Crop residue left on the fields has many known beneficial effects. For one, the residues are used as a nutrition source for soil organisms which slowly break it down into smaller and finer particles which end up constituting soil organic matter. This in turn is broken down providing nutrition for crops and reducing fertilizer requirements.
Crop Residue & Conservation Agriculture
As defined by FAO, Conservation Agriculture (CA) aims to achieve sustainable and profitable agriculture and subsequently aims at improved livelihoods of farmers through the application of the three CA principles: minimal soil disturbance, permanent soil cover and crop rotations. Permanent soil cover can only be achieved if crop residue is left on the field after harvest.
Maintaining crop residue on the field, both above and underground is a well known soil conservation or erosion control measure. Crop residue protects the soil from wind erosion, it slows down and prevents water from running off and acts as a wick allowing rain water to infiltrate deep into the soil, recharging it with water. Furthermore the crop residue acts as a continuum gap between water in the soil and water in the atmosphere, which basically means that evaporation of soil water, in a soil covered with crop residue, is diminished. Soil conservation and water conservation are the two sides of the same coin. Water harvesting can only be done if the soil is in a healthy state, physical, chemical and biological.
Crop Residue Benefits Visualized by Satellite Imagery
Satellite imagery is becoming common practice in precision farming. Satellite imagery is processed as Normalized Difference Vegetation Index (NDVI) which is an index that shows the health of the crop across fields. It is used to identify areas of poor crop performance, weed infestation, pest and disease damage. Crop Nutrition Laboratory Services are now offering a full precision farming package that allows the farmer to get satellite imagery of his farm on a weekly basis (http://goo.gl/2oGIHm).
This imagery is directly sent to their phone and they can view the NDVI maps on their devices using our mobile app called seeCrop. The maps allow the farmers to do intelligent crop scouting directly to areas that have problems so that these can be identified real time and their problems assessed whether through visual observations or deeper investigation through further soil sampling or leaf sampling. It is worth remembering that the quickest way to increase yields is to correct and improve poor performing areas.
Where is the link between satellite imagery and crop residues you may ask? One of our most recent satellite images has clearly identified all the benefits of the crop residues on a farm in Nakuru. The farm practices conservation agriculture using no-till planters to plant in between crop residues. This farm had a fire late last year that spread across a number of fields and which burnt all the crop residues. The same fields and the surrounding fields have been planted in February with Canola as a cover crop as it increases soil organic matter, it improves soil fertility and suppresses weeds.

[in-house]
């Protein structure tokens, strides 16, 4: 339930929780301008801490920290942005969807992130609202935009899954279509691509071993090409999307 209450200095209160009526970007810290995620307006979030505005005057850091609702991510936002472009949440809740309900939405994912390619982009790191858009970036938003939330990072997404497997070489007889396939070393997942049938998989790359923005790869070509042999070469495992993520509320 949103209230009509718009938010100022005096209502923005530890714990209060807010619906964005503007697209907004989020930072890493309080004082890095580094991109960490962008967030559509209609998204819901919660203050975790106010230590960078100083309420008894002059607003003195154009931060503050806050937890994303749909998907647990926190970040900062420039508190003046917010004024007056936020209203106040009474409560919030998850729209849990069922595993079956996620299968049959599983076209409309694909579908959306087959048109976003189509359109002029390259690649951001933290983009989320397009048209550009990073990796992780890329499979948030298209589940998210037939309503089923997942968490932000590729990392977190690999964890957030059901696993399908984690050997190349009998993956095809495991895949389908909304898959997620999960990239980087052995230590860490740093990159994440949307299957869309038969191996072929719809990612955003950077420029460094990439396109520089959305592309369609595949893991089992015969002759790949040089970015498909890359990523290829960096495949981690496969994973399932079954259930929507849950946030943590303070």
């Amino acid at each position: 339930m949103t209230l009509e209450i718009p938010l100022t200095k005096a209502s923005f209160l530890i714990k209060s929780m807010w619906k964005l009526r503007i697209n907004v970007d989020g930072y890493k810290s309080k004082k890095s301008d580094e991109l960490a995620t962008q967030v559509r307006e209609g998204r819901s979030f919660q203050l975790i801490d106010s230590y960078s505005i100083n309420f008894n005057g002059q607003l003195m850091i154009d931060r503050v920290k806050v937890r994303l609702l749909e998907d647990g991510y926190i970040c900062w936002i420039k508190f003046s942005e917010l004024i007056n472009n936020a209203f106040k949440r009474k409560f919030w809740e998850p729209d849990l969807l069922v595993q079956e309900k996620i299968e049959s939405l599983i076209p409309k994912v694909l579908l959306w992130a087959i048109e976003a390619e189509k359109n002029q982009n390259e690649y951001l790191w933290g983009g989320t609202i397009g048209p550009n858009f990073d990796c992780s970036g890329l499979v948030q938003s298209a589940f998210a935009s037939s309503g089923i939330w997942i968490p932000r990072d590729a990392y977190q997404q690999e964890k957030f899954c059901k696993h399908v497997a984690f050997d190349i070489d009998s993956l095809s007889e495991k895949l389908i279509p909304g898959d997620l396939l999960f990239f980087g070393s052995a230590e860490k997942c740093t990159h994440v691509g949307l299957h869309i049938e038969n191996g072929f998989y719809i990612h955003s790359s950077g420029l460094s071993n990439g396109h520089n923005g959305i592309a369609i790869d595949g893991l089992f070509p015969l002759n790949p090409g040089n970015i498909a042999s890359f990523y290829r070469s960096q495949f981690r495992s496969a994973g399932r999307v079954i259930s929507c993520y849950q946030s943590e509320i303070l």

One month after planting, the satellite image clearly shows where the crop is performing well and where it isn’t. Using the words of the farmer “The poorer crop growth directly mirrors where the fire was”. The NDVI map clearly shows that where the crop residue was burnt by the fire, crop establishment has been poorer (lower NDVI value). Crop establishment has been very good (high NDVI) in those fields where the crop residue was not affected by the fire. The exposed soil was not able to store that key moisture that would have guaranteed the emergence of the seeds, resulting in a much lower emergence rate and, eventually, this will turn into an economical loss.
This example is a great manifesto to the advantages of crop residues in conservation agriculture and no-till farming.
Till next time,
After two years in southern Tanzania planting trees and sequestering carbon from the atmosphere, Jacopo returned to his country of adoption and joined Cropnuts back in October 2012 to dig the Kenyan soils and conserve her waters. A graduate from Wageningen University (the Netherlands) in Land and Water Management, he has extensive expertise in irrigation management and precision agriculture (PA) technologies. The times he is in the office, you can find him crunching numbers, making colourful variable rate fertilizer prescription maps and feeding lots of data to a smoking computer!